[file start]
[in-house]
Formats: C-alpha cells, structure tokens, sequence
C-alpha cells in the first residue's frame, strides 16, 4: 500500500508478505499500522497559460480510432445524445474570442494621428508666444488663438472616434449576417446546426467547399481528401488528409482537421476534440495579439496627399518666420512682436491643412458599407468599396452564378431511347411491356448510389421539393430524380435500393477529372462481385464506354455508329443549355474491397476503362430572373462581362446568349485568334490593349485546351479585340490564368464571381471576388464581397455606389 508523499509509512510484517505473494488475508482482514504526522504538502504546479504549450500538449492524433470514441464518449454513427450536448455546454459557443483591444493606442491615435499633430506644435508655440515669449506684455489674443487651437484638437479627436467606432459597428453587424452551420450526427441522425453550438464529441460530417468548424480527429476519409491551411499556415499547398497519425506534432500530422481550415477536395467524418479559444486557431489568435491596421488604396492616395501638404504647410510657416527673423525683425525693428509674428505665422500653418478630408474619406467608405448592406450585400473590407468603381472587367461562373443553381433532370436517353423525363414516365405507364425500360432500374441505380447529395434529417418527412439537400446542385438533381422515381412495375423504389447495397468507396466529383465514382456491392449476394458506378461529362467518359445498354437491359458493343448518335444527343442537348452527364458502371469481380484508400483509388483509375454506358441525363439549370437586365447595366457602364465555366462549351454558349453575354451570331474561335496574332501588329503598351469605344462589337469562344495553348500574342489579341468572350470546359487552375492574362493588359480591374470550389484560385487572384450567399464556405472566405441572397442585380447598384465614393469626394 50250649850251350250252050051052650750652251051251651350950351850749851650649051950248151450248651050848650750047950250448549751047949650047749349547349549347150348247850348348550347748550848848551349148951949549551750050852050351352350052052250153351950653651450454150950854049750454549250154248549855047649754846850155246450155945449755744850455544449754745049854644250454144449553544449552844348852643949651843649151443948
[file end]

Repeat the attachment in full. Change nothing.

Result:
[in-house]
Formats: C-alpha cells, structure tokens, sequence
C-alpha cells in the first residue's frame, strides 16, 4: 500500500508478505499500522497559460480510432445524445474570442494621428508666444488663438472616434449576417446546426467547399481528401488528409482537421476534440495579439496627399518666420512682436491643412458599407468599396452564378431511347411491356448510389421539393430524380435500393477529372462481385464506354455508329443549355474491397476503362430572373462581362446568349485568334490593349485546351479585340490564368464571381471576388464581397455606389 508523499509509512510484517505473494488475508482482514504526522504538502504546479504549450500538449492524433470514441464518449454513427450536448455546454459557443483591444493606442491615435499633430506644435508655440515669449506684455489674443487651437484638437479627436467606432459597428453587424452551420450526427441522425453550438464529441460530417468548424480527429476519409491551411499556415499547398497519425506534432500530422481550415477536395467524418479559444486557431489568435491596421488604396492616395501638404504647410510657416527673423525683425525693428509674428505665422500653418478630408474619406467608405448592406450585400473590407468603381472587367461562373443553381433532370436517353423525363414516365405507364425500360432500374441505380447529395434529417418527412439537400446542385438533381422515381412495375423504389447495397468507396466529383465514382456491392449476394458506378461529362467518359445498354437491359458493343448518335444527343442537348452527364458502371469481380484508400483509388483509375454506358441525363439549370437586365447595366457602364465555366462549351454558349453575354451570331474561335496574332501588329503598351469605344462589337469562344495553348500574342489579341468572350470546359487552375492574362493588359480591374470550389484560385487572384450567399464556405472566405441572397442585380447598384465614393469626394 50250649850251350250252050051052650750652251051251651350950351850749851650649051950248151450248651050848650750047950250448549751047949650047749349547349549347150348247850348348550347748550848848551349148951949549551750050852050351352350052052250153351950653651450454150950854049750454549250154248549855047649754846850155246450155945449755744850455544449754745049854644250454144449553544449552844348852643949651843649151443948